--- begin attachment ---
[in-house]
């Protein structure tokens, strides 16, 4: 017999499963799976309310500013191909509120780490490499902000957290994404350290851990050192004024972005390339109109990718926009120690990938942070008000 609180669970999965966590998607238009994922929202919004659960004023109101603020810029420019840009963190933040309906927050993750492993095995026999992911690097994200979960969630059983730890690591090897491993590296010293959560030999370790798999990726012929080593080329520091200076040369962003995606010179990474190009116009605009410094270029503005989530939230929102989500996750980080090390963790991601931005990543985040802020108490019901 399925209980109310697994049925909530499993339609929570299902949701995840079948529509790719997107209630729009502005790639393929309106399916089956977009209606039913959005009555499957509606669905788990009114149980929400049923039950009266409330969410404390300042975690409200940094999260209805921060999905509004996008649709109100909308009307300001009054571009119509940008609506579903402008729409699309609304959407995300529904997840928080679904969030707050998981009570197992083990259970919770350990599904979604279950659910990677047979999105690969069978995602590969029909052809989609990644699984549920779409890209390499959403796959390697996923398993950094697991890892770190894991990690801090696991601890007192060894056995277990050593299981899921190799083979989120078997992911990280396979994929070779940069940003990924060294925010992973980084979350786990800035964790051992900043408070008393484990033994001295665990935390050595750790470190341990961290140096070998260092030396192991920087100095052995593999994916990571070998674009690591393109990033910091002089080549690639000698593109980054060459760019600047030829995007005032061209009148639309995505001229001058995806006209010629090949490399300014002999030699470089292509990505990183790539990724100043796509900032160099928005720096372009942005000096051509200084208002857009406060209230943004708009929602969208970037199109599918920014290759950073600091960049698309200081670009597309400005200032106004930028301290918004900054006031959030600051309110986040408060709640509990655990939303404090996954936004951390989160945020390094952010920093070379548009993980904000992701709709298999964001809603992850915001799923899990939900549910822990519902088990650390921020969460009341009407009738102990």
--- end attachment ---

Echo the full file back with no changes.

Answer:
[in-house]
């Protein structure tokens, strides 16, 4: 017999499963799976309310500013191909509120780490490499902000957290994404350290851990050192004024972005390339109109990718926009120690990938942070008000 609180669970999965966590998607238009994922929202919004659960004023109101603020810029420019840009963190933040309906927050993750492993095995026999992911690097994200979960969630059983730890690591090897491993590296010293959560030999370790798999990726012929080593080329520091200076040369962003995606010179990474190009116009605009410094270029503005989530939230929102989500996750980080090390963790991601931005990543985040802020108490019901 399925209980109310697994049925909530499993339609929570299902949701995840079948529509790719997107209630729009502005790639393929309106399916089956977009209606039913959005009555499957509606669905788990009114149980929400049923039950009266409330969410404390300042975690409200940094999260209805921060999905509004996008649709109100909308009307300001009054571009119509940008609506579903402008729409699309609304959407995300529904997840928080679904969030707050998981009570197992083990259970919770350990599904979604279950659910990677047979999105690969069978995602590969029909052809989609990644699984549920779409890209390499959403796959390697996923398993950094697991890892770190894991990690801090696991601890007192060894056995277990050593299981899921190799083979989120078997992911990280396979994929070779940069940003990924060294925010992973980084979350786990800035964790051992900043408070008393484990033994001295665990935390050595750790470190341990961290140096070998260092030396192991920087100095052995593999994916990571070998674009690591393109990033910091002089080549690639000698593109980054060459760019600047030829995007005032061209009148639309995505001229001058995806006209010629090949490399300014002999030699470089292509990505990183790539990724100043796509900032160099928005720096372009942005000096051509200084208002857009406060209230943004708009929602969208970037199109599918920014290759950073600091960049698309200081670009597309400005200032106004930028301290918004900054006031959030600051309110986040408060709640509990655990939303404090996954936004951390989160945020390094952010920093070379548009993980904000992701709709298999964001809603992850915001799923899990939900549910822990519902088990650390921020969460009341009407009738102990």